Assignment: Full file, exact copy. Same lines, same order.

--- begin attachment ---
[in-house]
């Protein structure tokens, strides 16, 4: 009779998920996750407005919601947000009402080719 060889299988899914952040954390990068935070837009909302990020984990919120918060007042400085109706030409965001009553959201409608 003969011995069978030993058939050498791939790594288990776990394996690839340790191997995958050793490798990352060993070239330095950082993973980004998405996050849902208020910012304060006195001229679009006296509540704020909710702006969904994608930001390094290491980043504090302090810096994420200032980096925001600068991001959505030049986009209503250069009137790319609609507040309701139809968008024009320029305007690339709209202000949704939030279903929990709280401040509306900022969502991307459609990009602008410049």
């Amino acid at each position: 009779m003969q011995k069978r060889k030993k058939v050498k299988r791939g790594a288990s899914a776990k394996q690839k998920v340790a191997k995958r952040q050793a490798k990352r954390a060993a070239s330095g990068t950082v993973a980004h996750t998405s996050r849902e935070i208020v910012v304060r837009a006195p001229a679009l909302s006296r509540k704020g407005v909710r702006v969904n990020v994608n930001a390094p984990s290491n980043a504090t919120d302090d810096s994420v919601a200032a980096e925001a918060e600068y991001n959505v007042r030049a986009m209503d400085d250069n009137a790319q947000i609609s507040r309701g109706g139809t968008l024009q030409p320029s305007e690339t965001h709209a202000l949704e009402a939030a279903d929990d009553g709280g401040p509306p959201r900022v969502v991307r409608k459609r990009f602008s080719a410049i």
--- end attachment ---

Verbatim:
[in-house]
């Protein structure tokens, strides 16, 4: 009779998920996750407005919601947000009402080719 060889299988899914952040954390990068935070837009909302990020984990919120918060007042400085109706030409965001009553959201409608 003969011995069978030993058939050498791939790594288990776990394996690839340790191997995958050793490798990352060993070239330095950082993973980004998405996050849902208020910012304060006195001229679009006296509540704020909710702006969904994608930001390094290491980043504090302090810096994420200032980096925001600068991001959505030049986009209503250069009137790319609609507040309701139809968008024009320029305007690339709209202000949704939030279903929990709280401040509306900022969502991307459609990009602008410049």
């Amino acid at each position: 009779m003969q011995k069978r060889k030993k058939v050498k299988r791939g790594a288990s899914a776990k394996q690839k998920v340790a191997k995958r952040q050793a490798k990352r954390a060993a070239s330095g990068t950082v993973a980004h996750t998405s996050r849902e935070i208020v910012v304060r837009a006195p001229a679009l909302s006296r509540k704020g407005v909710r702006v969904n990020v994608n930001a390094p984990s290491n980043a504090t919120d302090d810096s994420v919601a200032a980096e925001a918060e600068y991001n959505v007042r030049a986009m209503d400085d250069n009137a790319q947000i609609s507040r309701g109706g139809t968008l024009q030409p320029s305007e690339t965001h709209a202000l949704e009402a939030a279903d929990d009553g709280g401040p509306p959201r900022v969502v991307r409608k459609r990009f602008s080719a410049i």